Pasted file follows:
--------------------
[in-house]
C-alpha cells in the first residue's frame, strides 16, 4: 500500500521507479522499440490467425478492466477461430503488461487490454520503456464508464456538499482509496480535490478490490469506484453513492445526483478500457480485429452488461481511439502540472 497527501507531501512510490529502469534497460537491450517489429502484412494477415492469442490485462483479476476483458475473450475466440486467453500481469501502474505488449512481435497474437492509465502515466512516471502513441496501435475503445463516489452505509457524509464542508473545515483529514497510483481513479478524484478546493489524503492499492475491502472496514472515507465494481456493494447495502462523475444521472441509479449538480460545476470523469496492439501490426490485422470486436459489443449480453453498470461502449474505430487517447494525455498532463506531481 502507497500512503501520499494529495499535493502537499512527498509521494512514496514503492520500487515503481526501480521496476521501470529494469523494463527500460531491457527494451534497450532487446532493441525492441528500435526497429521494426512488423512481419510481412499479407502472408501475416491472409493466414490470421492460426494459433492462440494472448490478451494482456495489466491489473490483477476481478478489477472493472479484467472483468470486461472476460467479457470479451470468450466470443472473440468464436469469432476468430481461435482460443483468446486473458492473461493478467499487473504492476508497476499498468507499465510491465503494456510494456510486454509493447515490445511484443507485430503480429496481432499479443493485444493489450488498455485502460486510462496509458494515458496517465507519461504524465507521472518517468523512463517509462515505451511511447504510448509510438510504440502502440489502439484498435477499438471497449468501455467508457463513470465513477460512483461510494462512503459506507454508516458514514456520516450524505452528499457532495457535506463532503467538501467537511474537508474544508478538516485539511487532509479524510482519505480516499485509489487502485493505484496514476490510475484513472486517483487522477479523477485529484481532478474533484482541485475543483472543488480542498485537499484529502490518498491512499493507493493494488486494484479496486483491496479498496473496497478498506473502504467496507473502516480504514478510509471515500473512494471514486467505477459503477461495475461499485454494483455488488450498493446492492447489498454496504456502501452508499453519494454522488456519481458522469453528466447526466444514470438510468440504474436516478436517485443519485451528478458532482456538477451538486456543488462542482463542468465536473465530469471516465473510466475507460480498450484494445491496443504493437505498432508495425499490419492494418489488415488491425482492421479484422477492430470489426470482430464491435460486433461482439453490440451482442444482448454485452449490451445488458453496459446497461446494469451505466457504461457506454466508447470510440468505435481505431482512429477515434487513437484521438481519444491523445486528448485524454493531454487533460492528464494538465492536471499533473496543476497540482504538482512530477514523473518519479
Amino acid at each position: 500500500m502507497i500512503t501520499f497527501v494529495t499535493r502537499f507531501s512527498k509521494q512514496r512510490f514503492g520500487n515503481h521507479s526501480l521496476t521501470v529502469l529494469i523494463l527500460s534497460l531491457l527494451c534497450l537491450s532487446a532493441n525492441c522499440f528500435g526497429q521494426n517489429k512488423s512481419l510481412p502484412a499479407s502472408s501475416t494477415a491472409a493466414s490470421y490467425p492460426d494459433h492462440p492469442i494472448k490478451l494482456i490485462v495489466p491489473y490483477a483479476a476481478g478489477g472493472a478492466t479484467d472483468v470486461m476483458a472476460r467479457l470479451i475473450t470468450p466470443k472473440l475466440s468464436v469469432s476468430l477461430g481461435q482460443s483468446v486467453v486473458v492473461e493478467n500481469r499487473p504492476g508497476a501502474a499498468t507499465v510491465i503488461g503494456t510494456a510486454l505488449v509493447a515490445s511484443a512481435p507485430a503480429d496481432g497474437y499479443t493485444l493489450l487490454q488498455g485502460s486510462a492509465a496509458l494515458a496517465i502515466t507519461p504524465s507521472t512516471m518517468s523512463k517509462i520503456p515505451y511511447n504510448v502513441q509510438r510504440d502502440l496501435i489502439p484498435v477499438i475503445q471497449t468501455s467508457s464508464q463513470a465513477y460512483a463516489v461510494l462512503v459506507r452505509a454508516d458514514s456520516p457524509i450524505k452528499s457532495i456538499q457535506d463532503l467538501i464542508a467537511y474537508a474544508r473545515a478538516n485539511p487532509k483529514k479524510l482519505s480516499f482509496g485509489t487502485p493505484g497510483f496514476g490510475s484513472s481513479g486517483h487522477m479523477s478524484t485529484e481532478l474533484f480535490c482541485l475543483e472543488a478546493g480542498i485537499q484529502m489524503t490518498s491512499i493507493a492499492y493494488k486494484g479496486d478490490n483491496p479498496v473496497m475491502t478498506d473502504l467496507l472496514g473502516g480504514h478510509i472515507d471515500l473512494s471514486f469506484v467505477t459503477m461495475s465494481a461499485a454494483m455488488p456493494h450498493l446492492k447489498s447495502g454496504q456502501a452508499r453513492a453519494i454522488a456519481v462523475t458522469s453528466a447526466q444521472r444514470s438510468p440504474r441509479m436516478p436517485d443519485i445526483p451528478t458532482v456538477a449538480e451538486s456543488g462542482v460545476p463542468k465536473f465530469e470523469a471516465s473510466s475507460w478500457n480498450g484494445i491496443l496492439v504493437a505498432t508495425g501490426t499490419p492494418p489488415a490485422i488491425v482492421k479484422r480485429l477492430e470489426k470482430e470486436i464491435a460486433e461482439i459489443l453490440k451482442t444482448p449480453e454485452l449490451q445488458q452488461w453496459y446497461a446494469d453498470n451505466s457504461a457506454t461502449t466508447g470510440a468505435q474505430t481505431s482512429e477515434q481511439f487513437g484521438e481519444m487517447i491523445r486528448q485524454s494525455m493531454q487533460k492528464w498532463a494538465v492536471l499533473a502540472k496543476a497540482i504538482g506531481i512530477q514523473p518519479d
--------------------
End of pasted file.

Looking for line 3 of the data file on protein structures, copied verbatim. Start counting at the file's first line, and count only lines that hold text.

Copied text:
Amino acid at each position: 500500500m502507497i500512503t501520499f497527501v494529495t499535493r502537499f507531501s512527498k509521494q512514496r512510490f514503492g520500487n515503481h521507479s526501480l521496476t521501470v529502469l529494469i523494463l527500460s534497460l531491457l527494451c534497450l537491450s532487446a532493441n525492441c522499440f528500435g526497429q521494426n517489429k512488423s512481419l510481412p502484412a499479407s502472408s501475416t494477415a491472409a493466414s490470421y490467425p492460426d494459433h492462440p492469442i494472448k490478451l494482456i490485462v495489466p491489473y490483477a483479476a476481478g478489477g472493472a478492466t479484467d472483468v470486461m476483458a472476460r467479457l470479451i475473450t470468450p466470443k472473440l475466440s468464436v469469432s476468430l477461430g481461435q482460443s483468446v486467453v486473458v492473461e493478467n500481469r499487473p504492476g508497476a501502474a499498468t507499465v510491465i503488461g503494456t510494456a510486454l505488449v509493447a515490445s511484443a512481435p507485430a503480429d496481432g497474437y499479443t493485444l493489450l487490454q488498455g485502460s486510462a492509465a496509458l494515458a496517465i502515466t507519461p504524465s507521472t512516471m518517468s523512463k517509462i520503456p515505451y511511447n504510448v502513441q509510438r510504440d502502440l496501435i489502439p484498435v477499438i475503445q471497449t468501455s467508457s464508464q463513470a465513477y460512483a463516489v461510494l462512503v459506507r452505509a454508516d458514514s456520516p457524509i450524505k452528499s457532495i456538499q457535506d463532503l467538501i464542508a467537511y474537508a474544508r473545515a478538516n485539511p487532509k483529514k479524510l482519505s480516499f482509496g485509489t487502485p493505484g497510483f496514476g490510475s484513472s481513479g486517483h487522477m479523477s478524484t485529484e481532478l474533484f480535490c482541485l475543483e472543488a478546493g480542498i485537499q484529502m489524503t490518498s491512499i493507493a492499492y493494488k486494484g479496486d478490490n483491496p479498496v473496497m475491502t478498506d473502504l467496507l472496514g473502516g480504514h478510509i472515507d471515500l473512494s471514486f469506484v467505477t459503477m461495475s465494481a461499485a454494483m455488488p456493494h450498493l446492492k447489498s447495502g454496504q456502501a452508499r453513492a453519494i454522488a456519481v462523475t458522469s453528466a447526466q444521472r444514470s438510468p440504474r441509479m436516478p436517485d443519485i445526483p451528478t458532482v456538477a449538480e451538486s456543488g462542482v460545476p463542468k465536473f465530469e470523469a471516465s473510466s475507460w478500457n480498450g484494445i491496443l496492439v504493437a505498432t508495425g501490426t499490419p492494418p489488415a490485422i488491425v482492421k479484422r480485429l477492430e470489426k470482430e470486436i464491435a460486433e461482439i459489443l453490440k451482442t444482448p449480453e454485452l449490451q445488458q452488461w453496459y446497461a446494469d453498470n451505466s457504461a457506454t461502449t466508447g470510440a468505435q474505430t481505431s482512429e477515434q481511439f487513437g484521438e481519444m487517447i491523445r486528448q485524454s494525455m493531454q487533460k492528464w498532463a494538465v492536471l499533473a502540472k496543476a497540482i504538482g506531481i512530477q514523473p518519479d